Traditional Bhunga hut illustrations by Hunnarshala Foundation, Bhuj and a 3-Minute Corridor of mud by architect Vinu Daniel of Wallmakers celebrate resilience amidst scarcity & sustainability amidst degradation at second edition of Sharjah Architecture Triennial 2023 (on till March 10, 2024) showcasing a total of 11 installations from various continents.
From a papier-mâché interpretation of a historic Angolan marketplace to a concrete tent in the middle of Al Madam, Sharjah’s ghost village, the event this time encompasses six different locations across the city of Sharjah, with 11 installations and exhibitions from West Asia and Africa.
Offerings by two Indian participants highlight the nation’s cultural evolution and its indigenous architectural concepts, deeply embedded in centuries-old regional traditions.
The Bhuj based Hunnarshala Foundation’s multidisciplinary architectural project ‘Back to the Future’, in collaboration with Aabhat and Aina, showcases the ingenuity of Indian artisans and craftsmen who harness traditional building skills in the construction of their homes.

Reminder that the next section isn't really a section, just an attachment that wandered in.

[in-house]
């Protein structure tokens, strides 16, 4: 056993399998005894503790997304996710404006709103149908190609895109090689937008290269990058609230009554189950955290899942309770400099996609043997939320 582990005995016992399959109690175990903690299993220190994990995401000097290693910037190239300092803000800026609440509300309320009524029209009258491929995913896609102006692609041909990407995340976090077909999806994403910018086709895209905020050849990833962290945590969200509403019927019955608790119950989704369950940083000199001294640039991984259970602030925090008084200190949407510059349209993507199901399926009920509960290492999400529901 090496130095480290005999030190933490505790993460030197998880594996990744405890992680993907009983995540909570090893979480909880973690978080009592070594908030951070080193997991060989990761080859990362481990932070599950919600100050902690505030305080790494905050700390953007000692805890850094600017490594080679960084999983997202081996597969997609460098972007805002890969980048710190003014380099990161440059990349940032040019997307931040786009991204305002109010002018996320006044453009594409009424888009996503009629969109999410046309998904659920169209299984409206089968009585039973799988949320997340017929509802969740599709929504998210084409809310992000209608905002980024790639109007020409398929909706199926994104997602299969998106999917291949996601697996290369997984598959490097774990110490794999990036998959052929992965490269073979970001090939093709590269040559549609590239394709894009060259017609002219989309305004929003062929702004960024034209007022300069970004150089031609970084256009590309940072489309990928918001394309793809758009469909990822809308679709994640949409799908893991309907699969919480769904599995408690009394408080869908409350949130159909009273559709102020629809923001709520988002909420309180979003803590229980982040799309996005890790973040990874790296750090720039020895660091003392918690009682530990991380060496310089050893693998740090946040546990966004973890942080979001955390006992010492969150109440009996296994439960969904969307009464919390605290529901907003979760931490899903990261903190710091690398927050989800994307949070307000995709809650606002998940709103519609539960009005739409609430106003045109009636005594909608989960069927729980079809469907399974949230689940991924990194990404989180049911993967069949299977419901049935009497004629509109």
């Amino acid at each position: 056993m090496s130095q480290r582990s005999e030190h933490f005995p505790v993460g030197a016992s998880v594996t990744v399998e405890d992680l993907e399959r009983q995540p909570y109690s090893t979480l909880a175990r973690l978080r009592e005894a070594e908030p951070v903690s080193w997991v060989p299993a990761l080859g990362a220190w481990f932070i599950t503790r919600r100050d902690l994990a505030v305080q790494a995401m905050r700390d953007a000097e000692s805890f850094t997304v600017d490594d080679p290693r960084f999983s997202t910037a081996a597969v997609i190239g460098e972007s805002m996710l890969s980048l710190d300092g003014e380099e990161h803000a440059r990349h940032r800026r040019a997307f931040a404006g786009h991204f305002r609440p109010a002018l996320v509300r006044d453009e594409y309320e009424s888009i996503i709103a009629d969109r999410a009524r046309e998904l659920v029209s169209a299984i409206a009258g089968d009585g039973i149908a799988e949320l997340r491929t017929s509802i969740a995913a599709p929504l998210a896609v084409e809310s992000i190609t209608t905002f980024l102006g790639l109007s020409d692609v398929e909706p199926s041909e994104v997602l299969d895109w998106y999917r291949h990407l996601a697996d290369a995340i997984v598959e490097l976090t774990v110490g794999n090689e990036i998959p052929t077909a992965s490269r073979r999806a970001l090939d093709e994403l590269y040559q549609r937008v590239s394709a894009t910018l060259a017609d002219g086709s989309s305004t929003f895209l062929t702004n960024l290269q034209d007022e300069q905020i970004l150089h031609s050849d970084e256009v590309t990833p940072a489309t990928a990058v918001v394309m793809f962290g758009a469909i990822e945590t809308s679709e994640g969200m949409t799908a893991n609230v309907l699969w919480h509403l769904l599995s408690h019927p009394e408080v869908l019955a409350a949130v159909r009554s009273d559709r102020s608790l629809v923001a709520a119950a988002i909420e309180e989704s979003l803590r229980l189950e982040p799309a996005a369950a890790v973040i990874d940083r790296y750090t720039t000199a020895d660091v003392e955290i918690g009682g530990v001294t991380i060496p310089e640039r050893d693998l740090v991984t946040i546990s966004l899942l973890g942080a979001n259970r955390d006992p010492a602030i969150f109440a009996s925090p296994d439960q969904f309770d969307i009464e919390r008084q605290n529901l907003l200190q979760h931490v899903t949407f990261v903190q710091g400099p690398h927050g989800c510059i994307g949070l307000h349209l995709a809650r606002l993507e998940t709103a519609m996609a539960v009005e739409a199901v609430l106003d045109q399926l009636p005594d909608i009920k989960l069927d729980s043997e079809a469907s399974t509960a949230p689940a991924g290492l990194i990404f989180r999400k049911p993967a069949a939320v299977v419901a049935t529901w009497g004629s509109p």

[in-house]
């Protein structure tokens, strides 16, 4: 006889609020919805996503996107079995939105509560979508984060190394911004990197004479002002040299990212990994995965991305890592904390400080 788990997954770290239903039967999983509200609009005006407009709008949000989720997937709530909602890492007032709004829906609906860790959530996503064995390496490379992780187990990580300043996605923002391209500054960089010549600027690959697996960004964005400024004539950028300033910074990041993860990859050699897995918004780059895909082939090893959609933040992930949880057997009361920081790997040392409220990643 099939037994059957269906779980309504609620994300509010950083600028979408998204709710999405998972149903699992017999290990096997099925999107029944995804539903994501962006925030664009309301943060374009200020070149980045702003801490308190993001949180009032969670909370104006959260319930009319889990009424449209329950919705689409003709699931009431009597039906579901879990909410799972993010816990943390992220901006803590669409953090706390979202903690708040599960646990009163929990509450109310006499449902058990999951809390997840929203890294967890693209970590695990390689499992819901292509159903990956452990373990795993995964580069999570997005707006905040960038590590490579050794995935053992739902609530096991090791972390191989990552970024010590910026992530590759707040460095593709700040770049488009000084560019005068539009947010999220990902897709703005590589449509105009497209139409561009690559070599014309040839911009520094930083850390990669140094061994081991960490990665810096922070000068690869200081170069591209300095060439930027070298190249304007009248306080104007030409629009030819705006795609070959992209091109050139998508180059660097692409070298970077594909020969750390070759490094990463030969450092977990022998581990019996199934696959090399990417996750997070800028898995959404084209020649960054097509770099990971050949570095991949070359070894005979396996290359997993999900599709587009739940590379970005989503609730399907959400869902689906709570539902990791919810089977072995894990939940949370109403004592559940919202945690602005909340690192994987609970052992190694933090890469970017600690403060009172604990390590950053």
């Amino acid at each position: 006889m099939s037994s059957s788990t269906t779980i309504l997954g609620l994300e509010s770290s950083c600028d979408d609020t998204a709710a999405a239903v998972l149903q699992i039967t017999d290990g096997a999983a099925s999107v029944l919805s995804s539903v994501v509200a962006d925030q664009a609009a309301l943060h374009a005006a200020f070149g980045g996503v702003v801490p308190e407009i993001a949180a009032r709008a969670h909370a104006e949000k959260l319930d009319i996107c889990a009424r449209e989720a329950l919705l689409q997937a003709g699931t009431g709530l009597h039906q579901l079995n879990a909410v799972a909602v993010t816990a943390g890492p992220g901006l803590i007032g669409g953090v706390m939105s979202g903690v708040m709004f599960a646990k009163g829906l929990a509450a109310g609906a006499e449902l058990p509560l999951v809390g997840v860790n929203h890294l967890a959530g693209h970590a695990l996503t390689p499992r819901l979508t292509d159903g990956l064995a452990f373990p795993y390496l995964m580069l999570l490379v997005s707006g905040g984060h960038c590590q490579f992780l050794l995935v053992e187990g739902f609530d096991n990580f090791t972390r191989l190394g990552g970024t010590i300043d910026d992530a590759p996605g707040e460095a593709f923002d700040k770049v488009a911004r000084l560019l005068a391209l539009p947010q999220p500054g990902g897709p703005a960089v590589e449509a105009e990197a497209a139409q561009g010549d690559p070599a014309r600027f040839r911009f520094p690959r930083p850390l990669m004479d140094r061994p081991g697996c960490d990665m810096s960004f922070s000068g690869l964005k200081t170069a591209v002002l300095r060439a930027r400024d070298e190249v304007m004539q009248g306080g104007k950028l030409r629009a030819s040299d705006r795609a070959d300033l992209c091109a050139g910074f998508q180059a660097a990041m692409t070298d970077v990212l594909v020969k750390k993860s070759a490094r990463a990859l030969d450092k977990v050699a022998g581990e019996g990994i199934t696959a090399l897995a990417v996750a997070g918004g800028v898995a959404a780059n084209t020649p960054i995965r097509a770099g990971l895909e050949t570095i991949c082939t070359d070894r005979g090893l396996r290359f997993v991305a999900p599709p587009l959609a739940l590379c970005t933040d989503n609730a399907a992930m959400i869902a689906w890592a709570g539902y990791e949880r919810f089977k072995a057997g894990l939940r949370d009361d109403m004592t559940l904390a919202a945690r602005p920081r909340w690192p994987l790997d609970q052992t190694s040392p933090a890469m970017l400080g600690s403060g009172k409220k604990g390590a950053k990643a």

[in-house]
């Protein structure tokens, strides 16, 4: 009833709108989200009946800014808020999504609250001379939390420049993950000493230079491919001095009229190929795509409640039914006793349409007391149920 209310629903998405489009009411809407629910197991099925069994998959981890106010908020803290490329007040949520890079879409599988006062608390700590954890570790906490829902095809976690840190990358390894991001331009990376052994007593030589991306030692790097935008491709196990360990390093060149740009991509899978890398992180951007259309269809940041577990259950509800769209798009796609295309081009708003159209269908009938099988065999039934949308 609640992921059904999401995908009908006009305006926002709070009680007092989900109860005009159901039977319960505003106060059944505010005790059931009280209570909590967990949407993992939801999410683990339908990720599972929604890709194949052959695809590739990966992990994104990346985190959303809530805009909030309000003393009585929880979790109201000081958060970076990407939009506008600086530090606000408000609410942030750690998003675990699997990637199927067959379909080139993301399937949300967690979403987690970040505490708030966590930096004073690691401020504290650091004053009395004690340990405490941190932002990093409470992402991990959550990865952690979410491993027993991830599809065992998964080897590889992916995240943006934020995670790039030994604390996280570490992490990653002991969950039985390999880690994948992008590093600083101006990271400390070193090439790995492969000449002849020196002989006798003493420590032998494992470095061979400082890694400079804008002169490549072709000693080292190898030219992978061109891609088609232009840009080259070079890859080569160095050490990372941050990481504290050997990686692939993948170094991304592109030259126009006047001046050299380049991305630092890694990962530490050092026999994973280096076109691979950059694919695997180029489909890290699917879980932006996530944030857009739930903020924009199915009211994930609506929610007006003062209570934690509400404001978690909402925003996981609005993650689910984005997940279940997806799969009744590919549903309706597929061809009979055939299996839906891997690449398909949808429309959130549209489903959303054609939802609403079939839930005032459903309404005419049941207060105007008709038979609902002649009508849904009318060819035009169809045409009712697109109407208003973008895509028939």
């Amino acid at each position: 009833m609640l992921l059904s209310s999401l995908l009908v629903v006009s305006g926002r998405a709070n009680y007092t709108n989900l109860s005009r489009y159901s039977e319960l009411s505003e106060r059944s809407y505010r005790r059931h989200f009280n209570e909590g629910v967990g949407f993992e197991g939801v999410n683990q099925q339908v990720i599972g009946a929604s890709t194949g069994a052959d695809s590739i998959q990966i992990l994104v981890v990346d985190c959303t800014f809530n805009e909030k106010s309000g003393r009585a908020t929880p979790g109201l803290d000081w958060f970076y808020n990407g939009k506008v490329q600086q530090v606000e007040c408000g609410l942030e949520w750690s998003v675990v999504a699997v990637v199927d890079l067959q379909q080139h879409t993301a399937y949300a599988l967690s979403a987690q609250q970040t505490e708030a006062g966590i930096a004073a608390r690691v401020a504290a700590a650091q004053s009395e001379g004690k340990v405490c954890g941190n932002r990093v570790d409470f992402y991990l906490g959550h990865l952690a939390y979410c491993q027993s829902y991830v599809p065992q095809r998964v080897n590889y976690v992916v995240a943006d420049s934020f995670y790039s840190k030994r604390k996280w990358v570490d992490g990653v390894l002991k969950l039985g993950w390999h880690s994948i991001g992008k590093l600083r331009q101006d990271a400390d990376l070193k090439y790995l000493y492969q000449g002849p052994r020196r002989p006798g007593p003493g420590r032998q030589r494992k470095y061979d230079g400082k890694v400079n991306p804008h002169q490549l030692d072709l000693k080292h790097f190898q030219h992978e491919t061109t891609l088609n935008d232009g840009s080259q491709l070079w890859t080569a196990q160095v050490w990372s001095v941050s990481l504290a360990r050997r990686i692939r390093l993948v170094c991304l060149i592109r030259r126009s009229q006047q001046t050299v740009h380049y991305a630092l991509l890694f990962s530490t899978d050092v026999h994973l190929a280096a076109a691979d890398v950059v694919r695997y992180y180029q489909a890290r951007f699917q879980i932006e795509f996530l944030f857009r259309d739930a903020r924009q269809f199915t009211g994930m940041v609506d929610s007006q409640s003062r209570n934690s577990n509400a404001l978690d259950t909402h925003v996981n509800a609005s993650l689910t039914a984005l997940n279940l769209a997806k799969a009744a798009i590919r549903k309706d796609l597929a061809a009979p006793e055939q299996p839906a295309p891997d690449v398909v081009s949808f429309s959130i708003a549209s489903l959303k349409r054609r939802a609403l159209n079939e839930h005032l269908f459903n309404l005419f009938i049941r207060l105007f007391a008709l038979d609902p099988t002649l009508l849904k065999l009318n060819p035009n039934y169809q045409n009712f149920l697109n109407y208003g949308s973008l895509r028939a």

Providing visitors a glimpse into the ‘bhunga houses’—the earthquake-resistant mud structures native to Kutch in Gujarat. The bhunga houses survived the devastating 2001 Bhuj earthquake which destroyed many other buildings.It is said that the bhunga circumvents the seismic forces that rise and whirl back into the earth because of their circular walls.
Exhibited at Al Qasimia School’s rooms on the ground floor, Bhungas celebrates the underrated architectural marvel of India.
As per Sandeep Virmani, director of Hunnarshala Foundation, “There are several traditions in India and beyond that are rooted in intuitive learning and their logic is to embrace nature rather than oppose the forces that sustain us.”
Inspired by Gandhian ideology of using local materials, Vinu Daniel and his studio, Wallmakers set up the 3-Minute Corridor as an immersive and interactive installation where visitors are encouraged to walk and explore the implications of exploiting resources.
Hailed as a “green architect,” his award winning Daniel’s work has been exhibited at Barbican Centre in London.